SAC Phase 1 Analytical Studies of Building Performance
Analysis of a Six Story Steel Moment Frame Building in Santa Monica
Michael D. Englehardt, University of Texas, Austin
Keedon Kim, University of Texas, Austin
Thomas A Sabol, Englekirk & Sabol Consulting Engineers, Inc.
Lawrence Ho, Englekirk & Sabol Consulting Engineers, Inc.
Hae-In Kim, Englekirk & Sabol Consulting Engineers, Inc.
Joseph Uzarski, SOH Associates
Abunnasr Husain, SOH Associates
This report summarizes the results of an analytical study of a six-story steel moment frame
building located in Santa Monica, California. This study was conducted as part of the SAC Task
3.1. This particular building is identified under SAC Task 3.1 as Building Site 7.
This building sustained significant damage to its steel moment frame joints in the 1994
Northridge earthquake. The primary form of damage observed in this building was the fracture
of beam flange welds, typically at the beam bottom flange. A large number of the buildings
120 moment frame joints experienced some damage.
Analytical studies were conducted to investigate the predicted response of the building in the
Northridge earthquake, and its predicted response under other strong ground motion records. Three
types of analyses were conducted in this study: two-dimensional elastic analysis,
three-dimensional elastic analysis, and two-dimensional inelastic analysis. A principal objective
of this study was to determine if the damage observed in this building was in any way predictable
by structural analysis, and if structural analysis could be used as a tool to guide building
The primary gound motion record used in the analysis of this building was the Santa Monica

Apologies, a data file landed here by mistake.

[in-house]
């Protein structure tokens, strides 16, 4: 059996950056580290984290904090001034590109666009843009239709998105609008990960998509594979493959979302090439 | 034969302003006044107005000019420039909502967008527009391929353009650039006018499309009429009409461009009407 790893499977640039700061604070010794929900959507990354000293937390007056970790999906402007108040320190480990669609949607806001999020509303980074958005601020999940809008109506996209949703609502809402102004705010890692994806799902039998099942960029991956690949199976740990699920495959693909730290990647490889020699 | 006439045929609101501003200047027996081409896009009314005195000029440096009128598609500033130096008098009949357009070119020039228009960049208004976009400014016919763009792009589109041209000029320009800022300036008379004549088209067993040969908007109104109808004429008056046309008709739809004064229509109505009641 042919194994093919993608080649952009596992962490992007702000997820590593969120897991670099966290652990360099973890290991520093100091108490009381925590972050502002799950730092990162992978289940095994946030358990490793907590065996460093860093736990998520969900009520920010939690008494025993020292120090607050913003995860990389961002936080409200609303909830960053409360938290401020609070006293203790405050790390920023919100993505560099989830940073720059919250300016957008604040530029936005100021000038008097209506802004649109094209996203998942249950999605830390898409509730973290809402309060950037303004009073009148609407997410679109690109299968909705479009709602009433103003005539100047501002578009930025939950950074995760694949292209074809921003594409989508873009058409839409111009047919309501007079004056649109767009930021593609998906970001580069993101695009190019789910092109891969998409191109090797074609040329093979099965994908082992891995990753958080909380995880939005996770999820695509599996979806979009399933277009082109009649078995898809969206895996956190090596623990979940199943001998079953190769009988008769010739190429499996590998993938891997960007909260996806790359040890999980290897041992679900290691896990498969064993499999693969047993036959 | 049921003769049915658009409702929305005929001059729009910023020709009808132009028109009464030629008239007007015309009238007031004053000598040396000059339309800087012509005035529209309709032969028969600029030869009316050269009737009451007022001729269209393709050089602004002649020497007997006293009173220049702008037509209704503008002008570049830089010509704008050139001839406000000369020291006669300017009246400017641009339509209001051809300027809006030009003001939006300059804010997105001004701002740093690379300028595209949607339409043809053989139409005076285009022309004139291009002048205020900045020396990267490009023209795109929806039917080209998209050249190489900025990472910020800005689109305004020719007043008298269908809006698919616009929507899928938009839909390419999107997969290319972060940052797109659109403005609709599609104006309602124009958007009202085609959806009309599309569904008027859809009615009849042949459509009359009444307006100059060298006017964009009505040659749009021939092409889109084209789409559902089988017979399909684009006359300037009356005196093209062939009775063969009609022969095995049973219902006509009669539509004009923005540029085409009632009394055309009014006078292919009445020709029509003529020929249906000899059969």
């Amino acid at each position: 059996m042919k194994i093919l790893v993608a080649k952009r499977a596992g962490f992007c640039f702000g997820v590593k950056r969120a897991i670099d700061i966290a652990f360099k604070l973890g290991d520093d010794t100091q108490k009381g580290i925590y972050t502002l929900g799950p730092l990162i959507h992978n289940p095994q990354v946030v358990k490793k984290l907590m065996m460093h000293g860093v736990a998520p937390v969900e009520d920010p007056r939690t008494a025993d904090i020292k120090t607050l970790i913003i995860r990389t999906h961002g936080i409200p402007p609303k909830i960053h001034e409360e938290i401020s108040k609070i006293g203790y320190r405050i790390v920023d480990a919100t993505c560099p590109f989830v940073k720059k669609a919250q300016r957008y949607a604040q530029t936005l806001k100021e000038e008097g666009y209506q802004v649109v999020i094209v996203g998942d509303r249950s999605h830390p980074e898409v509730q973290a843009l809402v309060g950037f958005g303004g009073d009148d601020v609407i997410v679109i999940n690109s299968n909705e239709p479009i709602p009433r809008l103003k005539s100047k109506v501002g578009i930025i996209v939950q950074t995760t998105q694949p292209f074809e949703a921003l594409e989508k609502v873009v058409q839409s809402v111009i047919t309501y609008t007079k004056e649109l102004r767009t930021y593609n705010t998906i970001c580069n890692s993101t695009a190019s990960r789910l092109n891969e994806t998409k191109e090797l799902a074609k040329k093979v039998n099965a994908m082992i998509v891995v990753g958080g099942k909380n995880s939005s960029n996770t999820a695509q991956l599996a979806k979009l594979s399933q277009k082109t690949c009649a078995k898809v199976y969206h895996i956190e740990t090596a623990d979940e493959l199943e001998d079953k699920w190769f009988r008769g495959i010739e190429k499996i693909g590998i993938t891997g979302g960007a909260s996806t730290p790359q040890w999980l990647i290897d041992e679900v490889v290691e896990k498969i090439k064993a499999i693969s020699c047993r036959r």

City Hall record from the 1994 Northridge earthquake. The record site is very close to the
building site, and this record was considered the best estimate available of the actual ground
motion experienced by the building during the Northridge earthquake. In addition to the Santa
Monica City Hall record, a variety of other strong motion records were used in the analysis. This
included other records from the Northridge earthquake, as well as records from the other strong
The results of both the elastic and inelastic analyses using the Santa Monica City Hall record
showed some degree of correlation between the predicted structural response and the damage
observed at the joints. There were also numerous exceptions to this trend. Nonetheless, the
results of this study suggest that an elastic structural analysis could have been used as a useful
guide for inspecting this building. It appears that the chances of locating a damaged joint
would be increased by first increasing joints with the highest predicted beam moment demand
capacity ratios (DCRs). For joints with similar levels of beam moment DCR, the chances of
locating a damaged joint would be increased by first inspecting the joints for the heaviest
The inelastic analysis indicates that the maximum beam plastic rotations experienced in this
building during the Northridge earthquake were on the order of 0.010 rad. These rather modest
inelastic deformation demands suggest that the moment frame joints performed quite poorly.
For the other ground motions considered in this study, the analyses predict significantly
greater structural demands on this building (beam moment DCRs, beam plastic rotations, interstory
drift ratios, etc.) than were predicted using the Santa Monica City Hall record. Much higher
levels of damage might be expected in this building under these other strong ground motions, than
was experienced in the Northridge earthquake. The simulated Elysian Park record appeared to be
particularly damaging to this building.
Excluding the Elysian Park record, the maximum beam plastic rotations developed in this
structure under a variety of very strong gound motions were on the order of 0.02 to 0.03 rad.
The Elysian Park record developed a maximum beam plastic rotation of about 0.04 rad.
No attempt was made in this study to model the hysteretic response of a damaged joint.
Therefore, no conclusions can be drawn on the consequences of connection damage on the response of
this structure in future strong earthquakes.